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Sleep, eating behaviour, bullying contribute largely to adolescent well-being

30 Nov 2018

The well-being of adolescents is mostly affected by several behavioural factors including sleeping, eating behaviour and bullying, a study has found.

Researchers examined a very large nationally representative cohort of 120,115 adolescents (52.42 percent girls) from the What About Youth study. They used the Warwick-Edinburgh Mental Wellbeing Scale (WEMWBS) to measure the primary outcome of mental well-being. Substance abuse, screen time, eating habits, reading, bullying, sleeping pattern, physical activity and area-level deprivation were also assessed as explanatory factors.

Overall mean WEMWBS score was higher for boys than for girls (p<0.0001). Eating habits, sleep, bullying, physical activity, screen-time and reading showed an independent association with mental well-being in both boys and girls (p<0.0001 for all).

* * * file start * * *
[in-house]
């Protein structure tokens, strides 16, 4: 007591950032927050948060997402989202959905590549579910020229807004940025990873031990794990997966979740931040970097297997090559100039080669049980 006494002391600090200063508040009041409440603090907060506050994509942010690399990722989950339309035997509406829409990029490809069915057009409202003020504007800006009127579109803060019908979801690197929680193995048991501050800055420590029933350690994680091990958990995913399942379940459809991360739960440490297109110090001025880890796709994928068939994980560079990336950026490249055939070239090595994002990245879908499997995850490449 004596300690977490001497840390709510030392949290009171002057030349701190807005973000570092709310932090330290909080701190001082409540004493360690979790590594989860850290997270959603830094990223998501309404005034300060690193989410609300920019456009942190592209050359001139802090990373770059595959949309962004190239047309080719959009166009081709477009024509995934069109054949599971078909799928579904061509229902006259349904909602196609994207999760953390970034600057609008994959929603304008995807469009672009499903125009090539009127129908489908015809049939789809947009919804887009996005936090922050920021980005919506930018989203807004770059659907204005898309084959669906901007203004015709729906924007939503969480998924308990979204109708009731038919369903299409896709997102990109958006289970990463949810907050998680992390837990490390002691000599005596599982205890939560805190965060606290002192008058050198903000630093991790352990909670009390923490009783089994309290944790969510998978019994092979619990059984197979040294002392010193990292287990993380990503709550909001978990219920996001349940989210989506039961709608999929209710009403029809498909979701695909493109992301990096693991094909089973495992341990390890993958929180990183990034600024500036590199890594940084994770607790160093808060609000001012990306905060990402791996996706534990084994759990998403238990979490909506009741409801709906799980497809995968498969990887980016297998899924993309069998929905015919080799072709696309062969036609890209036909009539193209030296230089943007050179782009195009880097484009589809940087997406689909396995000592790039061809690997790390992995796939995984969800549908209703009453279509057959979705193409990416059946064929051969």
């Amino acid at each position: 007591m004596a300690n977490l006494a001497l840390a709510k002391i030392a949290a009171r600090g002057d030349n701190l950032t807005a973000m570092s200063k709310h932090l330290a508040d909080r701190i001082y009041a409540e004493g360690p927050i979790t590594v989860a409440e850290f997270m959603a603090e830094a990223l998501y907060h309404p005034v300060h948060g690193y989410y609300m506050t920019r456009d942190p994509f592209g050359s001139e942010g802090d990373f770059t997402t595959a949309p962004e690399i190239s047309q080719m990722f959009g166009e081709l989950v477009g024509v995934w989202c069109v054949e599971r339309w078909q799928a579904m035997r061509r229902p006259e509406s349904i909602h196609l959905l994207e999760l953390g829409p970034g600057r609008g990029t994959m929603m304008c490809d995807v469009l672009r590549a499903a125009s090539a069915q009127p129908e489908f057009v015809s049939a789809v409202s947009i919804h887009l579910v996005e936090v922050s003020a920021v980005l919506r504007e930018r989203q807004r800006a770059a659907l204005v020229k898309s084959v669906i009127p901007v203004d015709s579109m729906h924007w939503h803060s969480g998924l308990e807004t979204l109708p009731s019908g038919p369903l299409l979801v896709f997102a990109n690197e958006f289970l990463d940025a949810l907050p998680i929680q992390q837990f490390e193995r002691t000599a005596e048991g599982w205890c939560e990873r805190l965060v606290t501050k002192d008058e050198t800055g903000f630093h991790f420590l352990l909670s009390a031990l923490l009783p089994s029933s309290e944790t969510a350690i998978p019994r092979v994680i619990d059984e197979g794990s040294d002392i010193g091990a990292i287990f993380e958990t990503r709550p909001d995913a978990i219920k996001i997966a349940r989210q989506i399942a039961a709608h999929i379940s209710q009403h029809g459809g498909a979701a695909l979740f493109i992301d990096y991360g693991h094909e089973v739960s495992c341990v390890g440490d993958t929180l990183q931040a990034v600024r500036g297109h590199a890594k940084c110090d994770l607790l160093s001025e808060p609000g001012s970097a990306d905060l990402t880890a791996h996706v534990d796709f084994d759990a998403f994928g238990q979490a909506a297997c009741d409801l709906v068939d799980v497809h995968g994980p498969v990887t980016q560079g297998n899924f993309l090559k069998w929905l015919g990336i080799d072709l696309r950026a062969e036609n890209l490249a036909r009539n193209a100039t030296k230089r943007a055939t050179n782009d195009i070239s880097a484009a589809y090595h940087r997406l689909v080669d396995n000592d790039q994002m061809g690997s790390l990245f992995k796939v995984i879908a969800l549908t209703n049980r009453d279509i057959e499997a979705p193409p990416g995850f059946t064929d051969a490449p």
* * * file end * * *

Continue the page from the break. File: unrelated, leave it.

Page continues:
The association of well-being with factors such as sleep and eating behaviours was stronger in both sexes as compared with the relationship with bullying, physical activity and screen time. Meanwhile, deprivation was associated with well-being among girls but not among boys.

Youths from black ethnic groups had significantly higher well-being in both sexes.

According to researchers, the study enhances the understanding of risk and protective factors associated with well-being in adolescence, with young people who report lower levels of well-being more likely to have engaged in multiple unhealthy eating habits and substance use, be victims of bullying, have exercised insufficiently, and have exceeded recommended screen time use.

Overall, findings suggest that healthy sleep and eating behaviours, as well as reading, should be promoted in policy that targets enhancement of adolescent well-being, in addition to more accepted foci on physical activity, screen time and bullying, researchers said.

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Most Read Articles
4 days ago

Dr Michael Lim, a senior consultant at the Paediatric Pulmonary and Sleep Division, National University Hospital, Singapore, speaks to Roshini Claire Anthony on the rare disease that is cystic fibrosis.

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